(1921 - 2000) Canada
Born in Toronto, Egan first came to prominence in 1949 when he began writing letters to the editor to protest sensational or misleading articles on homosexuality that were then common in North American mainstream press. He undertook this campaign at a time when there was no organized gay movement in North America.
Throughout his life Egan worked as a merchant seaman, biologist, carpenter, farmer, writer and environmentalist. His early gay activism spanned the years 1949 through 1964, during which time he published dozens of articles and letters that dared to present a homosexual point of view, and beacame a leading figure in the nascent world of gay activism in Toronto.
Eventually, Egan grew disappointed with what he perceived to be a lack of community support for his efforts. At the insistence of Jack Nesbit, his partner since 1948, they moved in 1964 to British Columbia, where Egan abandoned gay activism in favour of business, enviromentalism and, eventually, politics.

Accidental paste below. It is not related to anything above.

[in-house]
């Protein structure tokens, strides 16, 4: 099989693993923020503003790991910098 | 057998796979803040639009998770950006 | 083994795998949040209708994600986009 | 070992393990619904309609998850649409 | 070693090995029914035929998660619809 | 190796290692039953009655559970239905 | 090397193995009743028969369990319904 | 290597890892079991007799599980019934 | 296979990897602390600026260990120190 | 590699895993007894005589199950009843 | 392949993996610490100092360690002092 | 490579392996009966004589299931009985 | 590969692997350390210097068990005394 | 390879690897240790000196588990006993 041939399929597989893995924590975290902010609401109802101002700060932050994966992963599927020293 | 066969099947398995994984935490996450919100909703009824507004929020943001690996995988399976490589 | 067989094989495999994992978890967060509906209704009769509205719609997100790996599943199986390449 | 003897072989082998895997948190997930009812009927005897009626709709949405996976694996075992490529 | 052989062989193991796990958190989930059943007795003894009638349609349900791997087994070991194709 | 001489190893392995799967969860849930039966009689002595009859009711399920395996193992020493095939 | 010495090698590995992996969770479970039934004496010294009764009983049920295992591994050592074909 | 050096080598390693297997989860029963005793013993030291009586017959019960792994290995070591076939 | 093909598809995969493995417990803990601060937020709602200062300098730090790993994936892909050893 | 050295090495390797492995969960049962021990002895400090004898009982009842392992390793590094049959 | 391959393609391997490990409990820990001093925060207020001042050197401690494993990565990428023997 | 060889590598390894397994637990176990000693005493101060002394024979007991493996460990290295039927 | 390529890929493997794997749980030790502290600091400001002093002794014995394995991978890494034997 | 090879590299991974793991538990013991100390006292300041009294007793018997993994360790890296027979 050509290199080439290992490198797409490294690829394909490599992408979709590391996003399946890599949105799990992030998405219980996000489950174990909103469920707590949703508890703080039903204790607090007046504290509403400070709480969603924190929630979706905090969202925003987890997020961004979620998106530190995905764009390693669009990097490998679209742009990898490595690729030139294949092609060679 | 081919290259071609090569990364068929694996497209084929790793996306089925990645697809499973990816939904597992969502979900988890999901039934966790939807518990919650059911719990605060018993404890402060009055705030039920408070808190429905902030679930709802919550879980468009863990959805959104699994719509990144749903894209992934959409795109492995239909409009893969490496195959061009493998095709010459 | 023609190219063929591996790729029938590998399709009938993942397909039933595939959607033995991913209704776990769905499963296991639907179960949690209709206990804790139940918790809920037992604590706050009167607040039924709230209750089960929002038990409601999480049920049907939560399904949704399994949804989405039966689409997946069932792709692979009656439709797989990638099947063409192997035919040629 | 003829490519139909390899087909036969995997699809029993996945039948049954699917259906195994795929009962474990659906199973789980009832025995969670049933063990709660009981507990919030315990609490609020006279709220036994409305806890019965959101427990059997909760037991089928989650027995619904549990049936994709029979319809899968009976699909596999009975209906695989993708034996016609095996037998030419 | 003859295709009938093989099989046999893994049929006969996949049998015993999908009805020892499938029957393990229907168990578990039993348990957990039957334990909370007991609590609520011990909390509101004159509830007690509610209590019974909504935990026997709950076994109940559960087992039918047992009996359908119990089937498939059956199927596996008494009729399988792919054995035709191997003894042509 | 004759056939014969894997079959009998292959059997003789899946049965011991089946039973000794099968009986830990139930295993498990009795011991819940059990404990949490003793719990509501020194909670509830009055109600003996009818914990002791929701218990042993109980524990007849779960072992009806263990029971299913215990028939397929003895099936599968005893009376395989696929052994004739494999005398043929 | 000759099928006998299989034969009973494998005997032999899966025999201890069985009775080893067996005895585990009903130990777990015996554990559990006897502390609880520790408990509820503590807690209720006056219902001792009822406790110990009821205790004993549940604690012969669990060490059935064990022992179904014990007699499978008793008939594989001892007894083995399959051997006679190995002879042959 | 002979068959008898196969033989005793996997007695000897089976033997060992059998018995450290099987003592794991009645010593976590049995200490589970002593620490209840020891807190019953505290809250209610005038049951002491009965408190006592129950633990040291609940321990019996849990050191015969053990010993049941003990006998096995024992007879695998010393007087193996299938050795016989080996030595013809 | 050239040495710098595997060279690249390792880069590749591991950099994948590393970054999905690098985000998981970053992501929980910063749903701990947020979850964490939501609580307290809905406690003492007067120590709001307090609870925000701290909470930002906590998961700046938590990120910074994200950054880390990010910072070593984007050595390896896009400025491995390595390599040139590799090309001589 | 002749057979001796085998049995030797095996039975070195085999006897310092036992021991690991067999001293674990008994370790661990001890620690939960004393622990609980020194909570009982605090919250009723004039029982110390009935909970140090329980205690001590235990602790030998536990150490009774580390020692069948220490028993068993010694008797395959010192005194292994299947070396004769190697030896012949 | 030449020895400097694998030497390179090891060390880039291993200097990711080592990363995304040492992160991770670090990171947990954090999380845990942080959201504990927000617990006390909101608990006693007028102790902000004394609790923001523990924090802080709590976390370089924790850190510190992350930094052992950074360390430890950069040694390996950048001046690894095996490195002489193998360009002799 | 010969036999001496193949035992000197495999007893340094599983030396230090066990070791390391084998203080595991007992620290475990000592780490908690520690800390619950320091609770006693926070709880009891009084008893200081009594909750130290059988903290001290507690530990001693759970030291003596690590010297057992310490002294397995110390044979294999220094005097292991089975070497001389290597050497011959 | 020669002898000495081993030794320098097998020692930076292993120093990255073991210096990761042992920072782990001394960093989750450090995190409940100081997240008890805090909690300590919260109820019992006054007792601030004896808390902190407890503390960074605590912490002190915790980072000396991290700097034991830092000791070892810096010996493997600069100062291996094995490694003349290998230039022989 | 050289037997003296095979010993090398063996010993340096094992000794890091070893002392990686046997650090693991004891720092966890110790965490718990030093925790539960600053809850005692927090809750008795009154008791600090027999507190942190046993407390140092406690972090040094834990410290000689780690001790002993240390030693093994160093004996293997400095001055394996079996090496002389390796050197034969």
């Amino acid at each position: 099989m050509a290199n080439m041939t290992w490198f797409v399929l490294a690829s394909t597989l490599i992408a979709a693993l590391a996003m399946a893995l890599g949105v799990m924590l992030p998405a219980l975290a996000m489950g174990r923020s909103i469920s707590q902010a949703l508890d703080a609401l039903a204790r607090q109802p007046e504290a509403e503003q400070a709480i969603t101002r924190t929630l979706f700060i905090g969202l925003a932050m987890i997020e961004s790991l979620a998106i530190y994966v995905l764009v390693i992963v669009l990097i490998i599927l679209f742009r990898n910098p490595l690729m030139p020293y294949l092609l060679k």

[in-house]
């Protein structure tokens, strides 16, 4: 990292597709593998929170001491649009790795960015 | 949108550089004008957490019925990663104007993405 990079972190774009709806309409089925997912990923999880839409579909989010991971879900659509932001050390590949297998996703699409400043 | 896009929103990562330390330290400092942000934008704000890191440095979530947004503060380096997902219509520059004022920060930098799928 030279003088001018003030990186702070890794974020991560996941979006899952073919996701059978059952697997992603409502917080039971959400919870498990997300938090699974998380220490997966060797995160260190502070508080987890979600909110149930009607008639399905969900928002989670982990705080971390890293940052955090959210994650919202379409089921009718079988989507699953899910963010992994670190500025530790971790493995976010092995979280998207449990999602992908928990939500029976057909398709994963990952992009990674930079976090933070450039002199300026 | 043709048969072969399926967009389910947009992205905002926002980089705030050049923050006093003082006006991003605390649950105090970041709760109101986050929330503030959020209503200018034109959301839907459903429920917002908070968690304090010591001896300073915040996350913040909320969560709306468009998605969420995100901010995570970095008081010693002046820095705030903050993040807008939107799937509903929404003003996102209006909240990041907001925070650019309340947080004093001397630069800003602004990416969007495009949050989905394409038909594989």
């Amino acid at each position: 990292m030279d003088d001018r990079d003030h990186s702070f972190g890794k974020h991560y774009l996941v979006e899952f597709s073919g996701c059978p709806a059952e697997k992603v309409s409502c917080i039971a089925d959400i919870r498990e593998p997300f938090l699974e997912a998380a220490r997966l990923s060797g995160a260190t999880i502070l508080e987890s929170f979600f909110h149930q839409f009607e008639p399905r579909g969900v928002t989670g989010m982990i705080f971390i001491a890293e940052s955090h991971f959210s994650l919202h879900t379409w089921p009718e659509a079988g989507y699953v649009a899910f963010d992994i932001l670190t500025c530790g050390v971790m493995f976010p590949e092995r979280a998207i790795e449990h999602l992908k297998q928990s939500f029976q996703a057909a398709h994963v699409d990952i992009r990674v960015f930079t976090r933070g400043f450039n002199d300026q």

Egan was the first openly gay man elected to public office in Canada, serving as Regional Director for Electoral Area B of the Regional District of Comox-Strathcona, BC, from 1981 to 1993.
By the late 1980s, Egan and Nesbit had embraced gay activism once more, most spectacularly by fighting for same-sex spousal benefits all the way to the Supreme Court of Canada in 1995. Although the claim was ultimately unsuccessful, the Court did rule that "sexual orientation" must be read into the Charter as a ground of discrimination analogous to existing grounds such as race, gender, and religion.
This ruling essentially changed the Canadian Constitution and paved the way for further high court challenges based on sexual orientation as a ground of discrimination. Egan is today widely regarded as Canada's pioneer gay activist.
Source: excerpts from: Aldrich R. & Wotherspoon G., Who's Who in Contemporary Gay and Lesbian History, from WWII to Present Day, Routledge, London, 2001 - et alii